VeChain Thor, a company which offers a service that uses blockchain technology to verify the identity of people and products, has signed a partnership with NTT Docomo, the largest mobile phone operator in Japan.
Sony, MUFG Bank, and Okinawa Prefecture
VeChain Thor, originally just VeChain, was launched in November 2016 by BitSE, a company from Shanghai. It is designed to be used in anti-counterfeiting, supply chain management and asset management – in short, areas which require product authentication. It uses technology such as near field communication chips (NFC), which are also used in contactless payments.
Its tokens, VET, have a market capitalisation of $644.6 million, making its blockchain the 21st most valuable in the world.
NTT Docomo was created in 1991 by Nippon Telegraph and Telephone to handle the mobile phone sector of its business. NTT, which is partly government-owned, holds most of the shares of Docomo. There are currently 76.3 million Docomo mobile phone subscriptions in Japan, according to Statista.
What is significant for the spread of Vechain Thor is that Docomo plans to upgrade to a high-speed network called 5G by the year 2020. In February 2018 it launched a partnership programme for companies that also want to develop industrial uses of the network – Sony, MUFG Bank and the local government of Okinawa have signed up.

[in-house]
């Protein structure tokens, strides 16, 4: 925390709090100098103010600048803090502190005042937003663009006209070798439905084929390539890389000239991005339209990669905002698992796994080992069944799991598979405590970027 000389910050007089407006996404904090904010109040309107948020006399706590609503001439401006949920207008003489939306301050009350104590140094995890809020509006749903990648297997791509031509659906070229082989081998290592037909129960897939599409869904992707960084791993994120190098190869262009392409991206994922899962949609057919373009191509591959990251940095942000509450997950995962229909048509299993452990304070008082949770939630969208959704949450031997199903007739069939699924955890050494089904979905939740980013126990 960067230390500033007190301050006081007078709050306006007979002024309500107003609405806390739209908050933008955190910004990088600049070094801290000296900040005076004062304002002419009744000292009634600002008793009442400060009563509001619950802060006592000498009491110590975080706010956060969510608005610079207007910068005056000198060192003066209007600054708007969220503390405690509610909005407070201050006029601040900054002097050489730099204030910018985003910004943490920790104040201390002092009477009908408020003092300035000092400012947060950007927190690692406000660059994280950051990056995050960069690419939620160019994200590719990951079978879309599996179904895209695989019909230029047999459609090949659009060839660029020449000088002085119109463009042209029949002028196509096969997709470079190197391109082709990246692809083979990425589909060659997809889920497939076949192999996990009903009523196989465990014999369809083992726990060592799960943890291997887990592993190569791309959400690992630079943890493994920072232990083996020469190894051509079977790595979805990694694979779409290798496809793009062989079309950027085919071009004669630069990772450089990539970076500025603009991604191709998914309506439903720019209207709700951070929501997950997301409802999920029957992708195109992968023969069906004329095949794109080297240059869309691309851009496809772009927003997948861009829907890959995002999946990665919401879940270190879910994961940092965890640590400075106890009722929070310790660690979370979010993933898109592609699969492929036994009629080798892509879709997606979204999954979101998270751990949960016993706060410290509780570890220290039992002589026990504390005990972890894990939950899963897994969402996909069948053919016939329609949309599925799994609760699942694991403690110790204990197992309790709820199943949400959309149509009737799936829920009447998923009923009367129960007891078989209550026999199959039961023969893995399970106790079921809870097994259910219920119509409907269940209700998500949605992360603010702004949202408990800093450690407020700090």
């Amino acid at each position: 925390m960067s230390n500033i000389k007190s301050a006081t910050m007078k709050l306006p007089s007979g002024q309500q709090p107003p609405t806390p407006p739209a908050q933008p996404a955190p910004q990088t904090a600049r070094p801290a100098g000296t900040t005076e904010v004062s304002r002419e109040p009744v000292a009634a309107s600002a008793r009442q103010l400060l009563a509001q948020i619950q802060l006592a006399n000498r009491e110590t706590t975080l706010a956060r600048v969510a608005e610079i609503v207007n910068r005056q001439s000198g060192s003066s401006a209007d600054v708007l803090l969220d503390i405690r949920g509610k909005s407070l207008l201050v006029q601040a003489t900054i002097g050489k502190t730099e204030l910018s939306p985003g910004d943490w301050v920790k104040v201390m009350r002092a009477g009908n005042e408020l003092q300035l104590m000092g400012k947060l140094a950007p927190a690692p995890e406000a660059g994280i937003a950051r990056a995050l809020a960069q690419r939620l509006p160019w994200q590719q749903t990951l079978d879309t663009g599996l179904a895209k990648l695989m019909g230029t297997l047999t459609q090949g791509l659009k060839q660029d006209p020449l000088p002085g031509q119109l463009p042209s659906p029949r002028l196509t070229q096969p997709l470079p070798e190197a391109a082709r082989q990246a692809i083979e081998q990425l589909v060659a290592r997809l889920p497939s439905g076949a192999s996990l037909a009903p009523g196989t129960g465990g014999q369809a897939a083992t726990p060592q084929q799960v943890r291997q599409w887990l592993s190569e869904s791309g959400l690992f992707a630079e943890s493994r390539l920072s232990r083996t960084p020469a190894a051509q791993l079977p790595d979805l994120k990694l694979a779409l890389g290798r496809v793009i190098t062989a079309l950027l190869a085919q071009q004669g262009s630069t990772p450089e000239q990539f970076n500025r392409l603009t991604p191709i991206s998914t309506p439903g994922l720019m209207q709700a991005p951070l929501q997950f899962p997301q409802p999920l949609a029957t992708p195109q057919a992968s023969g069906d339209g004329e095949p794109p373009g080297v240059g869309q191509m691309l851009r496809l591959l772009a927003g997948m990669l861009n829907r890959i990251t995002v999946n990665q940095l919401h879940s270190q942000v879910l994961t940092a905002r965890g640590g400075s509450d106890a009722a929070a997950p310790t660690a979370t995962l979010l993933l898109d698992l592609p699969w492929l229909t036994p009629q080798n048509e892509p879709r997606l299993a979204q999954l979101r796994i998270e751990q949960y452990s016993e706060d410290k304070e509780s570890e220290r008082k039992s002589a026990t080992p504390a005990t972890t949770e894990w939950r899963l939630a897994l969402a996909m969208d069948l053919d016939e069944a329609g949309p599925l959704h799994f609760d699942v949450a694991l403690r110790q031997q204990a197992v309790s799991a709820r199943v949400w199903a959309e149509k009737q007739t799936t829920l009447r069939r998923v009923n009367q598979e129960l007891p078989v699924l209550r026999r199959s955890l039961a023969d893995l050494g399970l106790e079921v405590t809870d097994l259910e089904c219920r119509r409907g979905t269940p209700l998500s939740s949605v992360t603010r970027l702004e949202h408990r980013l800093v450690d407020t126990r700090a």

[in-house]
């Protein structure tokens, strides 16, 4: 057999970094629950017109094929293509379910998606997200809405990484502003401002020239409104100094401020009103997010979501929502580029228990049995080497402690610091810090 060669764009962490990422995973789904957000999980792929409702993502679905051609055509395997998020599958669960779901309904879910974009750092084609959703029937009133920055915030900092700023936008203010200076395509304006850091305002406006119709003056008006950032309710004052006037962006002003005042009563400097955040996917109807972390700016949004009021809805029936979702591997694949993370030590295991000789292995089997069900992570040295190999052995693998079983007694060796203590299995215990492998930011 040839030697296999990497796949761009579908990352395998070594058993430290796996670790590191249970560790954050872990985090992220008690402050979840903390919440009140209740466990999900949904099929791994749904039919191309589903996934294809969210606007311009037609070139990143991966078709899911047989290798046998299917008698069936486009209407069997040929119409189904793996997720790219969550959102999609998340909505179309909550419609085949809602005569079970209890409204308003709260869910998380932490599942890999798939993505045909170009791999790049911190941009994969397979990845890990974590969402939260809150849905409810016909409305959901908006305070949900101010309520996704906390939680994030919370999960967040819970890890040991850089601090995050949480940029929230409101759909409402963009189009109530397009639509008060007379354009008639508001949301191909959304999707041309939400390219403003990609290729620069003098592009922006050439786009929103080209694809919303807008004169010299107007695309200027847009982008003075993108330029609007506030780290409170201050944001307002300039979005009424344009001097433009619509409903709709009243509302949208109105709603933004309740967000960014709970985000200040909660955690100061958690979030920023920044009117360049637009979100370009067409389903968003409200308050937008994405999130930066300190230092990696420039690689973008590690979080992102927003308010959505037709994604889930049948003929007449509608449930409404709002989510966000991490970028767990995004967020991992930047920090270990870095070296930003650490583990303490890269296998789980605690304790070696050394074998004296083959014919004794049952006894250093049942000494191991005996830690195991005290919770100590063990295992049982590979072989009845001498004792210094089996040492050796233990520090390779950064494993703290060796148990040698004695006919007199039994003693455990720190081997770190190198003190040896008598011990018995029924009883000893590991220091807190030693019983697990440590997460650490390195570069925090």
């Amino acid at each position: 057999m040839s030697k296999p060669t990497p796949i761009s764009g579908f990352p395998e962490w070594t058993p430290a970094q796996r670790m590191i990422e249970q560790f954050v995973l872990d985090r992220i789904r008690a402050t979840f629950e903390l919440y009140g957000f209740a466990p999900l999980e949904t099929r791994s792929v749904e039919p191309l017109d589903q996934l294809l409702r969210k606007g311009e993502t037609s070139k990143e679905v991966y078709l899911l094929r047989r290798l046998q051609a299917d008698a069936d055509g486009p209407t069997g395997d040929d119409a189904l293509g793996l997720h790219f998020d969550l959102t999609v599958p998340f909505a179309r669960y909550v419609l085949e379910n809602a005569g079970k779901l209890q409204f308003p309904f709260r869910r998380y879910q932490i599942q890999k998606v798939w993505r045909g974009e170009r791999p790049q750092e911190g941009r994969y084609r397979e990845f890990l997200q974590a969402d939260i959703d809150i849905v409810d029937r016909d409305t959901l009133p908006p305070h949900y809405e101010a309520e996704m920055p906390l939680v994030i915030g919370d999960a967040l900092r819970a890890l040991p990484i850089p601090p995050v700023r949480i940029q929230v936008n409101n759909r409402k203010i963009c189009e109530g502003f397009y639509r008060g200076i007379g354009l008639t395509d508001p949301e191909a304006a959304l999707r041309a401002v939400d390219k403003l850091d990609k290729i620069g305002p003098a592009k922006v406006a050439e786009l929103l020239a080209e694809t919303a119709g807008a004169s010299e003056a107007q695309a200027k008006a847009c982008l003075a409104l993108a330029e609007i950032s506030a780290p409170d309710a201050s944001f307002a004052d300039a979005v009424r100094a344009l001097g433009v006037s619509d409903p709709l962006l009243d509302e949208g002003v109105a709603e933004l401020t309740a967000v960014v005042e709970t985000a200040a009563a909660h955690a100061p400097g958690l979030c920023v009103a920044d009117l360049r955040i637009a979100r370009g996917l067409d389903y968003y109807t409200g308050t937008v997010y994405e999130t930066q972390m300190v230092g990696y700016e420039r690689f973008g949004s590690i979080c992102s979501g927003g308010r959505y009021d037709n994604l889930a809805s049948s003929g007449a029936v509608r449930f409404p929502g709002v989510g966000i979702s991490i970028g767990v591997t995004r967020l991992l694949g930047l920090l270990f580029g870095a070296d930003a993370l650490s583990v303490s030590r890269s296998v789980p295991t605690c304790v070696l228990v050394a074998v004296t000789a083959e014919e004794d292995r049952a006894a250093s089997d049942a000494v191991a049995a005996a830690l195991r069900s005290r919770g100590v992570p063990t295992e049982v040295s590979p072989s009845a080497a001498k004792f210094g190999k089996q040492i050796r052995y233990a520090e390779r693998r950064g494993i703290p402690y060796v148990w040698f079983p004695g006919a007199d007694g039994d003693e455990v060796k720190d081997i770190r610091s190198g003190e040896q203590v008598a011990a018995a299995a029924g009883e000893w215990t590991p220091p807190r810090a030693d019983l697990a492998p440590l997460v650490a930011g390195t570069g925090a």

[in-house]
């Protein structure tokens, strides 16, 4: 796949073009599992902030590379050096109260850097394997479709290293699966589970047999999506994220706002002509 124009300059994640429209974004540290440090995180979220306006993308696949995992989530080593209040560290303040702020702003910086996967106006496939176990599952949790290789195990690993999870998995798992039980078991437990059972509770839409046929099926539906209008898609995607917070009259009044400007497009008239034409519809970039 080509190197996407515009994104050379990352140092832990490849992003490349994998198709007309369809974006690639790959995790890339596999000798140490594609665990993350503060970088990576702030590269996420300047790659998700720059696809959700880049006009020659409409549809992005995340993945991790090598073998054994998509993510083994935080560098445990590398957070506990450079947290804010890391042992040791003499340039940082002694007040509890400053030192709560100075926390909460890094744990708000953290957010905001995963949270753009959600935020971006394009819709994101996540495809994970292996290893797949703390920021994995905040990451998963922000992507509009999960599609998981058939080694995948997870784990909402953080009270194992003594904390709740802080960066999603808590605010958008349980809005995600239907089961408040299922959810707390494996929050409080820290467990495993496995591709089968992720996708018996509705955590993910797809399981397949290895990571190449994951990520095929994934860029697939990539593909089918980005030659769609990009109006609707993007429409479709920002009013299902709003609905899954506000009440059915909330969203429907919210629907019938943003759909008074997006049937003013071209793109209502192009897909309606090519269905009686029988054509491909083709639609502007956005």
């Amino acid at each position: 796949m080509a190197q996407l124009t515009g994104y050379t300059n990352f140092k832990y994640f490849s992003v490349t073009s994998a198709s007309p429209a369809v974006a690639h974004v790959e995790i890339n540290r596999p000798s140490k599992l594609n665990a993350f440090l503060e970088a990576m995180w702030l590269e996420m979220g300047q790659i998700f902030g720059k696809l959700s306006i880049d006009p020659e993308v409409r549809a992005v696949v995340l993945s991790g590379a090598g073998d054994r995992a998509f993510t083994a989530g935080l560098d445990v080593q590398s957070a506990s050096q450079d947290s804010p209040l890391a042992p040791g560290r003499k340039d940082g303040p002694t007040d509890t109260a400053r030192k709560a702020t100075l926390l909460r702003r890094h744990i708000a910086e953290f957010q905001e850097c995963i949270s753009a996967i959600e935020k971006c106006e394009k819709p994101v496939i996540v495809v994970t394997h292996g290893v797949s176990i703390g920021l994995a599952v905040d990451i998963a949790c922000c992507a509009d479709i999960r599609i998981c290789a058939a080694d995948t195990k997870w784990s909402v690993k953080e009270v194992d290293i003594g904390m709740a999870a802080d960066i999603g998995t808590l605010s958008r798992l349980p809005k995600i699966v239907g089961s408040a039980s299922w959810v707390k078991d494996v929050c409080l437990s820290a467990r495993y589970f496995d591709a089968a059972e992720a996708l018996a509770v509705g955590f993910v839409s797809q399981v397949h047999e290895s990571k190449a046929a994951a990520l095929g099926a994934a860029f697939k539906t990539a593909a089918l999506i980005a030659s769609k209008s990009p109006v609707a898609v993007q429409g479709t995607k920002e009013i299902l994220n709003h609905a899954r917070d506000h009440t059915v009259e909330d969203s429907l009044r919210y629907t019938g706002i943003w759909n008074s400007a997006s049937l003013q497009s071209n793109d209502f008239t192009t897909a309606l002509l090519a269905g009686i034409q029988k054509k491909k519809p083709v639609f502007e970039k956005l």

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It is through this network that VeChain Thor is to be utilised. The company said in a press release: “Our goal is to enhance and enrich our current data services capacity within traceability, supply chain management, and smartphones for our users. With our ongoing effort to bring traceability use cases in Japan into our ecosystem, the 5G program will bring additional value to VeChain’s presence in the region”.
Fashion technology and Mjölnir
Hailing from Singapore, VeChain Thor has a long list of partners – in fact, it was the first cryptocurrency company to transact with the Chinese government, by way of a partnership with the regional government of Guiyang.
In October 2016 VeChain was used by a fashion label called Babyghost to add NFC chips to items on its ‘Indigo Child’ line of clothing, according to Bitcoin Magazine. The clothes could then be scanned for an ‘interactive memory’ of an item’s modelling history, which was stored on a blockchain. The parties involved called this vital breakthrough FashTech.
It has signed agreements with the regulators of the Chinese tobacco industry to help with the production of fake cigarettes, Oxford University, and car manufacturer BMW.
The company changed its name to VeChain Thor In February 2018.